Reading Moving Mars for the second time, after Anvil of Stars and Dead Lines, and a recurring theme seems to be hidden channels/forbidden channels/the Bell continuum. Often when you describe a technology to change a particle's properties remotely, you say that we must not define the system that describes these properties (the bookkeeping system, God's computer, etc.).
Why must we not define it?
From: Greg Bear
According to the physicists I quote in my stories, it simply makes it easier to assume the matrix as axiomatic. Trying to figure out which chip and which operating system underlies reality could lead to madness! And in ETERNITY, I think, there is the theoretical question of whether or not one can feel or know what sort of operating system or computer one is living in, if one lives in a virtual universe. I recall there was once actually a Wikipedia article on this problem, but can't locate it in a quick search...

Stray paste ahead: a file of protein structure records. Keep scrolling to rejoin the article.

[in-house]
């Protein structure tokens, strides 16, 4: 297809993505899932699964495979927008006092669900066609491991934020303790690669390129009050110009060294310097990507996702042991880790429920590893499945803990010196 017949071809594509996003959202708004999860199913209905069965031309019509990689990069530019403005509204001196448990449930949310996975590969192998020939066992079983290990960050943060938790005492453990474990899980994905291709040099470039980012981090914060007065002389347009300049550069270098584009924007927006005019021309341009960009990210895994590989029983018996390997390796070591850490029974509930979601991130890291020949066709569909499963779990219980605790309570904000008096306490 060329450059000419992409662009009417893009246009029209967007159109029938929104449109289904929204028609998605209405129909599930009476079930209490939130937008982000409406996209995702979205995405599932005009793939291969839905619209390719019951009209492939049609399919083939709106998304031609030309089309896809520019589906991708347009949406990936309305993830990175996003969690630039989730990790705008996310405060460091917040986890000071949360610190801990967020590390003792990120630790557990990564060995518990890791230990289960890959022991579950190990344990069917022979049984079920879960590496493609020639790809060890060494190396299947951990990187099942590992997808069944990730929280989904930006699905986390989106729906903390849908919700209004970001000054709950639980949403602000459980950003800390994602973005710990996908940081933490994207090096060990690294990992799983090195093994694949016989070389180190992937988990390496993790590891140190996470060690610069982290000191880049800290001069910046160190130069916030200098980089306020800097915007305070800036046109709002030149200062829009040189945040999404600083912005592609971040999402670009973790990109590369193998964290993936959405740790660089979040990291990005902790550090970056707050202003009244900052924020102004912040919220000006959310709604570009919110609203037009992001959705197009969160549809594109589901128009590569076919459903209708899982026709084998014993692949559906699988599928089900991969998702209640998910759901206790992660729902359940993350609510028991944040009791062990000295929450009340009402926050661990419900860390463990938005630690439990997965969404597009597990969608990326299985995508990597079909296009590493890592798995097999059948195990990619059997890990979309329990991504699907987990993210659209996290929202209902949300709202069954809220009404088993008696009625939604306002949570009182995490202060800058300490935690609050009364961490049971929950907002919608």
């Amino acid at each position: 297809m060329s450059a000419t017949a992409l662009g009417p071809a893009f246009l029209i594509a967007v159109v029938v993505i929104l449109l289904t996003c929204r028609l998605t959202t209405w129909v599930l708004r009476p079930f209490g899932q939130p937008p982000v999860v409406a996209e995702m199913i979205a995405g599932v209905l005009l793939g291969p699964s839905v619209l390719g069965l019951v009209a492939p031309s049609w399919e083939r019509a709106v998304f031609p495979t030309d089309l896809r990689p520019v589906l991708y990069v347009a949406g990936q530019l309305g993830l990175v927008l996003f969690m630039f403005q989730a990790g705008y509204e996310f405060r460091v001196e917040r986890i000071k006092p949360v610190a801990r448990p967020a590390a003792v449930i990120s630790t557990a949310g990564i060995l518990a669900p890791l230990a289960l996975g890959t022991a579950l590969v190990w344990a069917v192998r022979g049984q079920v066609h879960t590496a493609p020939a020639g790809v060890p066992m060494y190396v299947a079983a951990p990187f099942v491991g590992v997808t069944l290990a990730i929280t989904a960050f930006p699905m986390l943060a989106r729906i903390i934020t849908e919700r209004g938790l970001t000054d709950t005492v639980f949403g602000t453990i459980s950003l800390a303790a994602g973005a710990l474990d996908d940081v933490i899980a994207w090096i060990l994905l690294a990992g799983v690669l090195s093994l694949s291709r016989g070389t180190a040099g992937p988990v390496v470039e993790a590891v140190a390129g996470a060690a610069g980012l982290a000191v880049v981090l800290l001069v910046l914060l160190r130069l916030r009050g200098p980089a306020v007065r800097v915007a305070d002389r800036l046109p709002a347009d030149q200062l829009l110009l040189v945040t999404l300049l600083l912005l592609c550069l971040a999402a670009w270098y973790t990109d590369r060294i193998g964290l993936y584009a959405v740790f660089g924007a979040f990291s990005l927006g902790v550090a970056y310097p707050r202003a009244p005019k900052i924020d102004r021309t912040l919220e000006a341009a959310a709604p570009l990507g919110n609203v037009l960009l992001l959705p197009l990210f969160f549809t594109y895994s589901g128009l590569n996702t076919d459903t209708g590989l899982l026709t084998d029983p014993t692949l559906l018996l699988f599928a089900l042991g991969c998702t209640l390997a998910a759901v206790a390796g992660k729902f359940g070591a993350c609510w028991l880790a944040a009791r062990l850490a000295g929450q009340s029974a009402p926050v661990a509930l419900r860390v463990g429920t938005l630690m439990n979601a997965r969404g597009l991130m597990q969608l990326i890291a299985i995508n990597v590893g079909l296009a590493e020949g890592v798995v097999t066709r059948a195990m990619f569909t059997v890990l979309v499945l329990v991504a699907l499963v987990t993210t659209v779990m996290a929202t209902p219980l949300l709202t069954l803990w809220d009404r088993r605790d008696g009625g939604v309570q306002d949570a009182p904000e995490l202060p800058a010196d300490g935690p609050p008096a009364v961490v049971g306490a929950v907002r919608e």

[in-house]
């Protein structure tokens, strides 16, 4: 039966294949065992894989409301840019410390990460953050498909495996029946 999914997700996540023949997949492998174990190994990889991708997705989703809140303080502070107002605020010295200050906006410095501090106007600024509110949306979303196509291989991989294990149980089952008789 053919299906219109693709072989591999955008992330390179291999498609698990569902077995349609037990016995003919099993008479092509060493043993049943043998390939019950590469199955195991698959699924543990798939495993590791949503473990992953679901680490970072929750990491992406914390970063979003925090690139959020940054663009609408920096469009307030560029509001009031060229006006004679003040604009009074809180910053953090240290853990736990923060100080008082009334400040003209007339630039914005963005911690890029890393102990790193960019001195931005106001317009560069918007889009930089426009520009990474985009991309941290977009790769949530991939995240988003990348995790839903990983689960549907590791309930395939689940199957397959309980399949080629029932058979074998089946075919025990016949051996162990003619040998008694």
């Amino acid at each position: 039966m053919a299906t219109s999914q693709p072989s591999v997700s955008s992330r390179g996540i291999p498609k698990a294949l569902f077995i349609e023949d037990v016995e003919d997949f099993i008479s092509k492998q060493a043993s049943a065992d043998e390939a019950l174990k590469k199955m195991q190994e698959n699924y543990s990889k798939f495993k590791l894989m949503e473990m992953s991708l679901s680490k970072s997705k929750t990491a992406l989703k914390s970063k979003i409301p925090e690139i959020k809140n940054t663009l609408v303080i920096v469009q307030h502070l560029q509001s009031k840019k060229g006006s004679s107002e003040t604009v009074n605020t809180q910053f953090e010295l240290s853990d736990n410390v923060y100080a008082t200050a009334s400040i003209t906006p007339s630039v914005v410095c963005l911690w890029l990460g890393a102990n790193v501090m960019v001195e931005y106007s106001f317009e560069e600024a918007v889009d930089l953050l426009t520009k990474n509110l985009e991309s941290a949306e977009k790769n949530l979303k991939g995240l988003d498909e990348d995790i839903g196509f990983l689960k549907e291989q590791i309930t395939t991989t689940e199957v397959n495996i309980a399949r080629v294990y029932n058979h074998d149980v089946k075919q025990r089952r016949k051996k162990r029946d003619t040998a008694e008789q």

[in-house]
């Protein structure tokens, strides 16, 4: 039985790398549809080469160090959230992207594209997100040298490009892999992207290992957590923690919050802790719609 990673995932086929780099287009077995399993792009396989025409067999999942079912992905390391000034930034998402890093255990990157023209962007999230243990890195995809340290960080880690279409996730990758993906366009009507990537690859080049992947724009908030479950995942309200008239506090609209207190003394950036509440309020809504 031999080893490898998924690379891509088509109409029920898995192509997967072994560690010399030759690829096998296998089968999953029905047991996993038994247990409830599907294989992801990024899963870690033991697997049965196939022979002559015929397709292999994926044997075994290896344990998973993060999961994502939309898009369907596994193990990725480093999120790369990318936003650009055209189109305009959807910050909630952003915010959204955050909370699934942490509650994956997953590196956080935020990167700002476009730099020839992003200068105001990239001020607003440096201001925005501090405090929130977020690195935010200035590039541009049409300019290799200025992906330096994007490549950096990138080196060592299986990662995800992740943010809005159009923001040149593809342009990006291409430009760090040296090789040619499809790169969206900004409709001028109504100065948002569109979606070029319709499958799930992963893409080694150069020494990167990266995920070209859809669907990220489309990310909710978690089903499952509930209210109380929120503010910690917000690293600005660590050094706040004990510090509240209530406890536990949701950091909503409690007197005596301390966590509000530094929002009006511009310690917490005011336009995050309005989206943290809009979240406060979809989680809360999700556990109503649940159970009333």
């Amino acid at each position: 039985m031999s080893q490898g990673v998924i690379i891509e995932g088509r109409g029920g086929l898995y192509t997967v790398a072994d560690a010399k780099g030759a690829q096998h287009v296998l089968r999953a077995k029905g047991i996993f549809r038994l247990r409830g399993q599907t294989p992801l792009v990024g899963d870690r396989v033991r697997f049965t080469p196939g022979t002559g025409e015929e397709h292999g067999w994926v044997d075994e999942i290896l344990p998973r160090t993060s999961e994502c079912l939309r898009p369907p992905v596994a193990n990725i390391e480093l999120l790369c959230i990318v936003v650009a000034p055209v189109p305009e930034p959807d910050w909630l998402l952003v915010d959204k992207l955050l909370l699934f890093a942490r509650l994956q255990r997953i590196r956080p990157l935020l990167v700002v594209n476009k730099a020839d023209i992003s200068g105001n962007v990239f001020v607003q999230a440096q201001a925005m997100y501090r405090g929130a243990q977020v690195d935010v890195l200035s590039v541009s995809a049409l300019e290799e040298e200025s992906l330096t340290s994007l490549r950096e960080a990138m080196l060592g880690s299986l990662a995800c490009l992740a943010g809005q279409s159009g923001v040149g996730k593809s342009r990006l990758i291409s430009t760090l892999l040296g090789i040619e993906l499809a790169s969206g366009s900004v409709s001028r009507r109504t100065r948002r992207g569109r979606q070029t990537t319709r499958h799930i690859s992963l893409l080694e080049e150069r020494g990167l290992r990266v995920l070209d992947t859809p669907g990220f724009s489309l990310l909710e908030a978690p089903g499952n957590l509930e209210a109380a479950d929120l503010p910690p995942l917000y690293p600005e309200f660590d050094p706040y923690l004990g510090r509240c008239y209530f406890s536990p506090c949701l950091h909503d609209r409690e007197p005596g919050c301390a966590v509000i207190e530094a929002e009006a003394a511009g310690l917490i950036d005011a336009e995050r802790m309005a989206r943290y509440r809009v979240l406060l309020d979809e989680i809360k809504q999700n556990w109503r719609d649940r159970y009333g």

That makes sense, but only if the channels are made of the absolute lowest level. As long as we're not positive that that is the lowest level, we can't be sure there is not another one below it. That however would pose the same question...
Anyway they provide fantastic speculation :) Thanks!
And here's an answer: in music based on the 12-tone chromatic scale, whether it be tertian tonal or no, there is no axiomatic start point. If tertian tonal, the key is wherever one decides to start on, as it can be transposed to any other key. Similarly in 12-tone music, the prime form row is arbitrary. What constrain these are generally aural context - instrumentation - and composer predilection.
In the case of physics, it may (and I suspect it is) as easy as doing similar to what Greg says, except it, although rather than 'axiomatic' perhaps just 'functional'. (Or, of course, funxional.)